If Paul did not understand genuine homosexuality, though, then how can one say he excepted constitutional homosexuals when he wrote that they “exchanged the natural function for that which is unnatural”? This argument self-destructs.
Further, if Paul spoke only to those violating their personal sexual orientation, then wouldn’t he also warn that some men burned unnaturally towards women, and some women towards men? Wouldn’t Paul warn against both types of violation—heterosexuals committing indecent acts with members of the same sex, and homosexuals committing indecent acts with members of the opposite sex?
What in the text allows us to distinguish between constitutional homosexuals and others? Only one word: “natural.” A close look at this word and what it modifies, though, leads to the most devastating critique of all.
Natural Desire or Natural Function?
Paul was not unclear about what he meant by “natural.” Homosexuals do not abandon natural desires; they abandon natural functions:
“For this reason God gave them over to degrading passions; for their women exchanged the natural function for that which is unnatural, and in the same way also the men abandoned the natural function of the woman and burned in their desire toward one another...” (1:26–27).
The Greek word kreesis, translated “function” in this text, is used only these two times in the New Testament, but is found frequently in other literature of the time. According to the standard Greek language reference A Greek/English Lexicon of the New Testament and Other Early Christian Literature, the word means “use, relations, function, especially of sexual intercourse.”4
Paul is not talking about natural desires here, but natural functions. He is not talking about what one wants sexually, but how one is built to operate sexually. The body is built to function in a specific way. Men were not built to function sexually with men, but with women.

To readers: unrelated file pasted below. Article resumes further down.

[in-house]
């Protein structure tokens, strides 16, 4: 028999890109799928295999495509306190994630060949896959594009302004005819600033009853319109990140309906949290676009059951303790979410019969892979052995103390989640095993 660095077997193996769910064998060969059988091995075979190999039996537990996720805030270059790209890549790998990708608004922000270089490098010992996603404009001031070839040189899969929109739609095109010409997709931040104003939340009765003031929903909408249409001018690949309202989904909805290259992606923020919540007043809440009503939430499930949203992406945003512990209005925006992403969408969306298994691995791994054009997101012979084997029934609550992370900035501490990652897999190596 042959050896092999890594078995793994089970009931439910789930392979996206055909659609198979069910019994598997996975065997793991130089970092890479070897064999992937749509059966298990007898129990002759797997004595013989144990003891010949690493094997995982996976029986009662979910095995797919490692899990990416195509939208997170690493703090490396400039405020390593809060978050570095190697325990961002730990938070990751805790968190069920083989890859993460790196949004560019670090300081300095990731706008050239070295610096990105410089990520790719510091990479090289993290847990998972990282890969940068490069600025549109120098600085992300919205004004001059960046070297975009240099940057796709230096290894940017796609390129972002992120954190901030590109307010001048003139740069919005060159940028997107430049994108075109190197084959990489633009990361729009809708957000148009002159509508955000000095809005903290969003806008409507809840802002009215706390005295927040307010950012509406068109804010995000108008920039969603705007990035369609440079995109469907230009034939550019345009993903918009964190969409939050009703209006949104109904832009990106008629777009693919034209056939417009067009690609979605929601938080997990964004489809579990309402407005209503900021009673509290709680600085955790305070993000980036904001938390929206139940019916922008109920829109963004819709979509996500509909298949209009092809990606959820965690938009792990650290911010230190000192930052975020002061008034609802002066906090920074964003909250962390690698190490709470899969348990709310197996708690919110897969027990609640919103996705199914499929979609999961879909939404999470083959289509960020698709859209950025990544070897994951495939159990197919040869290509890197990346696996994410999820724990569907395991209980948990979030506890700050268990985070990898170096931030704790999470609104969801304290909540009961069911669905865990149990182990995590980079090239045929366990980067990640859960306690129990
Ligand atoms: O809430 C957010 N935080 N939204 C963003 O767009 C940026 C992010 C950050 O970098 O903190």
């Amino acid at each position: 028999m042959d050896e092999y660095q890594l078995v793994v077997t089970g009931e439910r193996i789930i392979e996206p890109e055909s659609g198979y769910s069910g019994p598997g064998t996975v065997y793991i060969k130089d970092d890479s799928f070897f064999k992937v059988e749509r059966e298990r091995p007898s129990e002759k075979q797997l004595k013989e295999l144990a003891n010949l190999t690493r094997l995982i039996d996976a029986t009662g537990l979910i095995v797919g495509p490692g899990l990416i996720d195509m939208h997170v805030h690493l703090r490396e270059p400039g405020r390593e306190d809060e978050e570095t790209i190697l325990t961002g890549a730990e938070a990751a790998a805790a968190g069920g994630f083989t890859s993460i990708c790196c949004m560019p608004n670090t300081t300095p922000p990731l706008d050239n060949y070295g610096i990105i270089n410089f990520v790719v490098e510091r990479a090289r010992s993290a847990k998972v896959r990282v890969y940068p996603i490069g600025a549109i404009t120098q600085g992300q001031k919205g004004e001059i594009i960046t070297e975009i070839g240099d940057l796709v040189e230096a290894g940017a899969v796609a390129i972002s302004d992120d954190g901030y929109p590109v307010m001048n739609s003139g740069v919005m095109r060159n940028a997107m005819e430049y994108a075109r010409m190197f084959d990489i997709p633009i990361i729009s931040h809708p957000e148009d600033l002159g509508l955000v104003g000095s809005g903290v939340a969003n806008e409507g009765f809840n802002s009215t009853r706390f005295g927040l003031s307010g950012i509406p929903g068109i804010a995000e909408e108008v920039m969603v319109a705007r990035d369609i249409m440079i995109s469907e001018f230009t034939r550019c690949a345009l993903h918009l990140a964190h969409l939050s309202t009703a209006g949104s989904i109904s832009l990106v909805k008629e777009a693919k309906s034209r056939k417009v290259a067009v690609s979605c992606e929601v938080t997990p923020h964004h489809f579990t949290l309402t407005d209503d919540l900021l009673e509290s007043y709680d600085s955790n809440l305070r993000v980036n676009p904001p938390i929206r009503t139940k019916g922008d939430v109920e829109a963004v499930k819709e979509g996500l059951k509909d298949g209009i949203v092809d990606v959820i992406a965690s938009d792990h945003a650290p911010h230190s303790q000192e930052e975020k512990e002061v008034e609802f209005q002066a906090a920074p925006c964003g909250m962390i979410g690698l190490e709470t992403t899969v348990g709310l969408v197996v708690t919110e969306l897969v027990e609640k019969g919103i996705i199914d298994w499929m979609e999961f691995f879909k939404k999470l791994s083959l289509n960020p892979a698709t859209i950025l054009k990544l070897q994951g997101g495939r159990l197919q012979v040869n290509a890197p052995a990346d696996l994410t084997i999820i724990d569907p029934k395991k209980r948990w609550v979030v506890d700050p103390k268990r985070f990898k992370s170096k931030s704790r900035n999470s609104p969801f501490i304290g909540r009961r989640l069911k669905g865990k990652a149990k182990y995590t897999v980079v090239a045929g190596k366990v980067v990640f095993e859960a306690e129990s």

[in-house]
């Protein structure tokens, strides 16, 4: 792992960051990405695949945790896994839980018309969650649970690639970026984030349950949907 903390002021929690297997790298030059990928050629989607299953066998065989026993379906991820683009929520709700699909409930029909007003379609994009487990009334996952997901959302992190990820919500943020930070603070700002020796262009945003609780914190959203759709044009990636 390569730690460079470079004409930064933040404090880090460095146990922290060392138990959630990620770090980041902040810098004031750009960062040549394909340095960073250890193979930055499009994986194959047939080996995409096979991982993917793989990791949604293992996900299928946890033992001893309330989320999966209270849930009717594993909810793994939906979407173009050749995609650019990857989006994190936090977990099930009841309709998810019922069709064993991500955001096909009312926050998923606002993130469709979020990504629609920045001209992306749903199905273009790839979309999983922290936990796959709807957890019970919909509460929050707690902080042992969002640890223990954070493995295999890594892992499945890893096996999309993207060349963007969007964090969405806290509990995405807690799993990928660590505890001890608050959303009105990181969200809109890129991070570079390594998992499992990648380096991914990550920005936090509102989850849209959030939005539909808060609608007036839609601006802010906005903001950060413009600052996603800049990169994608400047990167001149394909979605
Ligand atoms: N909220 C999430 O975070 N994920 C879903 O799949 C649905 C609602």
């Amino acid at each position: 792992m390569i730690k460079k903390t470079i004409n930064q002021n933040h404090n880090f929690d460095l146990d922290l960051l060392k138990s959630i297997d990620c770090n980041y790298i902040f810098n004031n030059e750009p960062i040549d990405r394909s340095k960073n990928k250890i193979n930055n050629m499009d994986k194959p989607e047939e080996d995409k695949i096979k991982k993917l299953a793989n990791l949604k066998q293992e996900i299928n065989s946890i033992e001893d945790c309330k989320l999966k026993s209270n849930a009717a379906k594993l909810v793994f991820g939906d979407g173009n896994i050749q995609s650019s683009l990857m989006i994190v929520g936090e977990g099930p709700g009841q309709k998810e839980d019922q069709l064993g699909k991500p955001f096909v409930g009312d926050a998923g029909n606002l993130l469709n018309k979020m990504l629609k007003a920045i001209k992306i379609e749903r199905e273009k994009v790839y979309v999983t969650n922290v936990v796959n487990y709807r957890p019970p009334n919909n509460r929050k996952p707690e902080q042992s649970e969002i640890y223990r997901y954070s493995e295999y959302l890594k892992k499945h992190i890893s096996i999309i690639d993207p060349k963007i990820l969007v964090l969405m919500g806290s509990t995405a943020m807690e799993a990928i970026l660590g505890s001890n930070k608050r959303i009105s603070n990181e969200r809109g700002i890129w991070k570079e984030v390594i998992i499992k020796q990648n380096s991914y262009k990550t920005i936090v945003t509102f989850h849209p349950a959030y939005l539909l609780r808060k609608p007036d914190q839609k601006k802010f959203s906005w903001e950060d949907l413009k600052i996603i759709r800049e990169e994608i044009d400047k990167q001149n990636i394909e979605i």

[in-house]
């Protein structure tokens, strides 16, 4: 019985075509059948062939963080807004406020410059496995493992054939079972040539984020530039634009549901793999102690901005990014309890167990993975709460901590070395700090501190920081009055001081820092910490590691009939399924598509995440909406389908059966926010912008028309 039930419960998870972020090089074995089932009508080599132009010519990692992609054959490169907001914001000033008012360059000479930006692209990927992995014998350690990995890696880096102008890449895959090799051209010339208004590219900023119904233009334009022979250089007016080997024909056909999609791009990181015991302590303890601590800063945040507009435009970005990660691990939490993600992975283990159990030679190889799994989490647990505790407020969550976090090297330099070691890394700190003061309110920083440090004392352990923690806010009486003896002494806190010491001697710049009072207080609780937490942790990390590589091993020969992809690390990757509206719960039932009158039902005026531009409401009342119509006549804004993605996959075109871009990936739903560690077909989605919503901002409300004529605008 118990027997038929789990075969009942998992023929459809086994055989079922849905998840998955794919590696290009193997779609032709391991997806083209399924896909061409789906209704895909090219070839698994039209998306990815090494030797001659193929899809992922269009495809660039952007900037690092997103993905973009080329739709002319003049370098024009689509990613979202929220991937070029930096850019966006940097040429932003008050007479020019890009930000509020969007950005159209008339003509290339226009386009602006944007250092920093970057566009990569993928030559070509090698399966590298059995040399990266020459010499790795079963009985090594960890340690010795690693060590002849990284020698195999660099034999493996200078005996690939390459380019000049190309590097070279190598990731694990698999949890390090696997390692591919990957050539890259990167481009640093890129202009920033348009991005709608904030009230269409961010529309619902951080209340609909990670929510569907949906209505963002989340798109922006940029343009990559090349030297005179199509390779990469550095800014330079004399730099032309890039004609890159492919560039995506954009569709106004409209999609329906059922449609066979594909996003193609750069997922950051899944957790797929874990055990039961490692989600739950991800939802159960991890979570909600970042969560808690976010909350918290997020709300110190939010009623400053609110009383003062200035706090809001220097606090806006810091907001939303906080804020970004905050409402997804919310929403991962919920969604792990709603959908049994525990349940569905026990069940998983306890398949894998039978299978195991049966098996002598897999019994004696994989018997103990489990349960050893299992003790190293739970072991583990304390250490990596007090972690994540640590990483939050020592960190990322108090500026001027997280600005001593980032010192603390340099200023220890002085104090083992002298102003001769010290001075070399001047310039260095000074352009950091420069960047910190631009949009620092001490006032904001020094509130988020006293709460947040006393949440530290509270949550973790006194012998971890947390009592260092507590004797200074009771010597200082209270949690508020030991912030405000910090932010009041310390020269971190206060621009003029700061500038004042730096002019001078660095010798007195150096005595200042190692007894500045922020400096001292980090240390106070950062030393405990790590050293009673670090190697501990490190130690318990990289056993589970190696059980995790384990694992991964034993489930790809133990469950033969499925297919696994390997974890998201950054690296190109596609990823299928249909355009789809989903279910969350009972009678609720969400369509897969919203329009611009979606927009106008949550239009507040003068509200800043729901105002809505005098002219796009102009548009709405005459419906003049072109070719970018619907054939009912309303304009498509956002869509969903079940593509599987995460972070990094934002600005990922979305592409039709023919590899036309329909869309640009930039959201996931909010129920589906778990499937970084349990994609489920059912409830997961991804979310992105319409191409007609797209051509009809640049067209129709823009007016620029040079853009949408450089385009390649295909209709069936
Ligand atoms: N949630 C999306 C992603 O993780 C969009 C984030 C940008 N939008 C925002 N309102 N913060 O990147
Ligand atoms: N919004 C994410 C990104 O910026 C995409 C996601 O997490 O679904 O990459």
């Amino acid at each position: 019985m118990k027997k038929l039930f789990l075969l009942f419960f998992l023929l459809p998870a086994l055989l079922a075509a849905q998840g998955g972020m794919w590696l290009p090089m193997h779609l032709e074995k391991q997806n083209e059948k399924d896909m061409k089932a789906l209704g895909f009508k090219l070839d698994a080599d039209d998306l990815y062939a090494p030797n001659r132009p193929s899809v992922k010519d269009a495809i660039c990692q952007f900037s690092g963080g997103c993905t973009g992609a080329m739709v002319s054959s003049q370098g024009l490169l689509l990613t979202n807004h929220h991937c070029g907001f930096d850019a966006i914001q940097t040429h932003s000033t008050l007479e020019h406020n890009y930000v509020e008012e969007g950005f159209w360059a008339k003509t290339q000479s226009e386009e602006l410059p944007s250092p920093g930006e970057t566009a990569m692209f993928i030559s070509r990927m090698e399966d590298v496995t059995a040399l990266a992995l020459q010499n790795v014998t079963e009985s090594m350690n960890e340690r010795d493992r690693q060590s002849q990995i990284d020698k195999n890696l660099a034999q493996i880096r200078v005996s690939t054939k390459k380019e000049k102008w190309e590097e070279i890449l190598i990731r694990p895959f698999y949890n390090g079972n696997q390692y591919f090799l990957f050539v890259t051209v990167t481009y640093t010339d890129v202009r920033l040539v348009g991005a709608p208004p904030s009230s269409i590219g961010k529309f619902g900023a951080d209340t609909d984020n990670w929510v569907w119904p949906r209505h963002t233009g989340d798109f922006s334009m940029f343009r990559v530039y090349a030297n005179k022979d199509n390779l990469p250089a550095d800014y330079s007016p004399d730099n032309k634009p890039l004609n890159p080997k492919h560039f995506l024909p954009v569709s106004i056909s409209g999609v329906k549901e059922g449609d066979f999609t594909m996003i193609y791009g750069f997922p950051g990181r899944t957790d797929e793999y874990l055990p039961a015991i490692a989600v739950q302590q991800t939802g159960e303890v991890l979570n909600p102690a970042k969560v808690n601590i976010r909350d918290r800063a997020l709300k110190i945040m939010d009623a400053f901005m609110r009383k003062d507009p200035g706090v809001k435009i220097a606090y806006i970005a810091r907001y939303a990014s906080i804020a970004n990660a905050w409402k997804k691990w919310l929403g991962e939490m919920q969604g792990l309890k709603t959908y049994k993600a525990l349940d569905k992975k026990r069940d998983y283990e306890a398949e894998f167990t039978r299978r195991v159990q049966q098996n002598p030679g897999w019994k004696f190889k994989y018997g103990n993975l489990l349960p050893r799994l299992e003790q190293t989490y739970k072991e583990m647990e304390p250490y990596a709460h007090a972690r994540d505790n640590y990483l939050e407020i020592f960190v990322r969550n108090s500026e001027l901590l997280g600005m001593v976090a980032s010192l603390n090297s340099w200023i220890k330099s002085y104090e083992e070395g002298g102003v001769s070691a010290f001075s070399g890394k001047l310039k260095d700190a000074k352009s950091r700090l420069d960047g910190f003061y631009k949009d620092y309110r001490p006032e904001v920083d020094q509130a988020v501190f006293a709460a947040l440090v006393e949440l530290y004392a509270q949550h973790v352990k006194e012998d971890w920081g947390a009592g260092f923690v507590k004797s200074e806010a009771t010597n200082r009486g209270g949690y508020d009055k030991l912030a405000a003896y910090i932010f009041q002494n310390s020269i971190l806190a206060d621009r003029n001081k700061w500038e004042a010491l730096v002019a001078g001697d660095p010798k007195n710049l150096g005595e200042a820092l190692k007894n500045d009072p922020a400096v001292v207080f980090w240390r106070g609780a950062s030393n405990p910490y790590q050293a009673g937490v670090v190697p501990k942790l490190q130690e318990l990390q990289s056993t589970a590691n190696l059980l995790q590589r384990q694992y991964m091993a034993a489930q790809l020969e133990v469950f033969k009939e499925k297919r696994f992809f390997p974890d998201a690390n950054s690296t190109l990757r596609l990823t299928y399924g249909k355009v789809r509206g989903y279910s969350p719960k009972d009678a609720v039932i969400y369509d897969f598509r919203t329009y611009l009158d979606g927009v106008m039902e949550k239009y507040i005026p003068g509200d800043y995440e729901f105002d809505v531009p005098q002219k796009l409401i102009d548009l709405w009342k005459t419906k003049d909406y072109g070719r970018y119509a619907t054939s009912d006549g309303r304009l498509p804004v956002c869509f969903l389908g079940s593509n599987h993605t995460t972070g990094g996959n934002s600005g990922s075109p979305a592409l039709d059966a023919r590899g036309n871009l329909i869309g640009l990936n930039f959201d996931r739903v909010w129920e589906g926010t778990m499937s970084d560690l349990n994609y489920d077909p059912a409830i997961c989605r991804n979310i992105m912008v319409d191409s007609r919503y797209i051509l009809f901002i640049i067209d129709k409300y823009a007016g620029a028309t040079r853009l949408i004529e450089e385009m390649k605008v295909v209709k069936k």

This conclusion becomes unmistakable when one notes what men abandon in verse 27, according to Paul. The modern argument depends on the text teaching that men abandoned their own natural desire for women and burned toward one another. Men whose natural desire was for other men would then be exempted from Paul’s condemnation. Paul says nothing of the kind, though.
Paul says men forsake not their own natural desire (their constitutional make-up), but rather the “natural function of the woman.” They abandoned the female, who was built by God to be man’s sexual complement.
The error has nothing to do with anything in the male’s own constitution that he’s denying. It is in the rejection of the proper sexual companion God has made for him—a woman: “The men abandoned the natural function of the woman and burned in their desire toward one another, men with men committing indecent acts...” (v. 27).
Natural desires go with natural functions. The passion that exchanges the natural function of sex between a man and a woman for the unnatural function of sex between a man and a man is what Paul calls a degrading passion.
Jesus clarified the natural, normal relationship:
“Have you not read that He who created them from the beginning made them male and female and said ’For this cause a man shall leave his father and mother and shall cleave to his wife and the two shall become one flesh [sexual intercourse]’?” (Matthew 19:4–5).
Homosexual desire is unnatural because it causes a man to abandon the natural sexual complement God has ordained for him: a woman. That was Paul’s view. If it was Paul’s view recorded in the inspired text, then it is God’s view. And if it is God’s view, it should be ours if we call ourselves Christian.